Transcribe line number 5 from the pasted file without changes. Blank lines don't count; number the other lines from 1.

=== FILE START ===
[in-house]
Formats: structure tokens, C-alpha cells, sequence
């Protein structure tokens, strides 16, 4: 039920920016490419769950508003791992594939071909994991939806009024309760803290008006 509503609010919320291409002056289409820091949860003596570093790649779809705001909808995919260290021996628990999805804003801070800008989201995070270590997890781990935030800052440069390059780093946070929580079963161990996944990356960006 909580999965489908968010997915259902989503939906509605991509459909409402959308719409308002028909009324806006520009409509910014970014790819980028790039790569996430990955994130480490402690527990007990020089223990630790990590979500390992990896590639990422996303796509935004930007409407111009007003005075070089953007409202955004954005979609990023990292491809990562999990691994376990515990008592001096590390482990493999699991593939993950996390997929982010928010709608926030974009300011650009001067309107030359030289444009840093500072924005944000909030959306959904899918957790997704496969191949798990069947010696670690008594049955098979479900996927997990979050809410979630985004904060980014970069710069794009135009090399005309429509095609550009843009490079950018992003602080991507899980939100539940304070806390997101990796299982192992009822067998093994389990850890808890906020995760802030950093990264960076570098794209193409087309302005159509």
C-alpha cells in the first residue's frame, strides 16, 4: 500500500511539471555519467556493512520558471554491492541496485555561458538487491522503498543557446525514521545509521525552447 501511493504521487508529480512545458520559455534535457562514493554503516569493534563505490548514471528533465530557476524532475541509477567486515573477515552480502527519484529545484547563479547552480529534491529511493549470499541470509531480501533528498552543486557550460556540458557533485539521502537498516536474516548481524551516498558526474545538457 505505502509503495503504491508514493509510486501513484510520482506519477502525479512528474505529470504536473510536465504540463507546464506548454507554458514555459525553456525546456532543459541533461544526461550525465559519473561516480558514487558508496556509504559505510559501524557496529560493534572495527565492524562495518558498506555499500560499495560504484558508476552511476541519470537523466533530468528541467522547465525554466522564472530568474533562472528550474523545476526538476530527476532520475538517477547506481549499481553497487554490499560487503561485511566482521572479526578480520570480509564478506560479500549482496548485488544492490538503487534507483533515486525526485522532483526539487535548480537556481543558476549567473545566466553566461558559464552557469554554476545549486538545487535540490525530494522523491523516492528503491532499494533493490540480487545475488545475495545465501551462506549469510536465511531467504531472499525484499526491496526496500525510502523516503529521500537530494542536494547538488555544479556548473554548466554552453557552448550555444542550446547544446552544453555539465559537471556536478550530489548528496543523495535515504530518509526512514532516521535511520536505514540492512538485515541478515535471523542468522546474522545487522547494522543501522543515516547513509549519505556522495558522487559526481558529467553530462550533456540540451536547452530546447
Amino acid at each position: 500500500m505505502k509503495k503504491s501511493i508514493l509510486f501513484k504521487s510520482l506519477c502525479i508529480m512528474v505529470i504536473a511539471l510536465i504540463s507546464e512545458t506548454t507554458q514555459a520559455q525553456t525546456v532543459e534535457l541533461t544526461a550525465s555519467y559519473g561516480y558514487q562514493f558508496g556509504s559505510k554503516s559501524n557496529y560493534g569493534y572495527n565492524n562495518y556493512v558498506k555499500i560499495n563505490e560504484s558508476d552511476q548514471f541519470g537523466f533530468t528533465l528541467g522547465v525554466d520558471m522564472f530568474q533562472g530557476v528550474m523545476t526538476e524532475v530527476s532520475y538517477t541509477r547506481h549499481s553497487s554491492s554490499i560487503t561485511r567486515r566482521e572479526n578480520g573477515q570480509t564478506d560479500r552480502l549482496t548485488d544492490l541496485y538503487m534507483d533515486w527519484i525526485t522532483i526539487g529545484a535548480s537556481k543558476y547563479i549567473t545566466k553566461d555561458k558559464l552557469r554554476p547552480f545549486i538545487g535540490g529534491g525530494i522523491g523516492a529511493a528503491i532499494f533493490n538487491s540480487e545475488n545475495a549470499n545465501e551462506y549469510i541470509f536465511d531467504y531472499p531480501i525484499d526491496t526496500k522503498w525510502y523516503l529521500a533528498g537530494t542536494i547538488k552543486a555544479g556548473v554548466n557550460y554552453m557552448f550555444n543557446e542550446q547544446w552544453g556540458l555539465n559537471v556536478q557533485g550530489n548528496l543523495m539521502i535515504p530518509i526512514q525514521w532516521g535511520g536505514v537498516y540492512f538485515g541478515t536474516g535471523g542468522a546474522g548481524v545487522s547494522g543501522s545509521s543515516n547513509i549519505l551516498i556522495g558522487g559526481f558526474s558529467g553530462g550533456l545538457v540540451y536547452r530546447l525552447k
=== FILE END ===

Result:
Amino acid at each position: 500500500m505505502k509503495k503504491s501511493i508514493l509510486f501513484k504521487s510520482l506519477c502525479i508529480m512528474v505529470i504536473a511539471l510536465i504540463s507546464e512545458t506548454t507554458q514555459a520559455q525553456t525546456v532543459e534535457l541533461t544526461a550525465s555519467y559519473g561516480y558514487q562514493f558508496g556509504s559505510k554503516s559501524n557496529y560493534g569493534y572495527n565492524n562495518y556493512v558498506k555499500i560499495n563505490e560504484s558508476d552511476q548514471f541519470g537523466f533530468t528533465l528541467g522547465v525554466d520558471m522564472f530568474q533562472g530557476v528550474m523545476t526538476e524532475v530527476s532520475y538517477t541509477r547506481h549499481s553497487s554491492s554490499i560487503t561485511r567486515r566482521e572479526n578480520g573477515q570480509t564478506d560479500r552480502l549482496t548485488d544492490l541496485y538503487m534507483d533515486w527519484i525526485t522532483i526539487g529545484a535548480s537556481k543558476y547563479i549567473t545566466k553566461d555561458k558559464l552557469r554554476p547552480f545549486i538545487g535540490g529534491g525530494i522523491g523516492a529511493a528503491i532499494f533493490n538487491s540480487e545475488n545475495a549470499n545465501e551462506y549469510i541470509f536465511d531467504y531472499p531480501i525484499d526491496t526496500k522503498w525510502y523516503l529521500a533528498g537530494t542536494i547538488k552543486a555544479g556548473v554548466n557550460y554552453m557552448f550555444n543557446e542550446q547544446w552544453g556540458l555539465n559537471v556536478q557533485g550530489n548528496l543523495m539521502i535515504p530518509i526512514q525514521w532516521g535511520g536505514v537498516y540492512f538485515g541478515t536474516g535471523g542468522a546474522g548481524v545487522s547494522g543501522s545509521s543515516n547513509i549519505l551516498i556522495g558522487g559526481f558526474s558529467g553530462g550533456l545538457v540540451y536547452r530546447l525552447k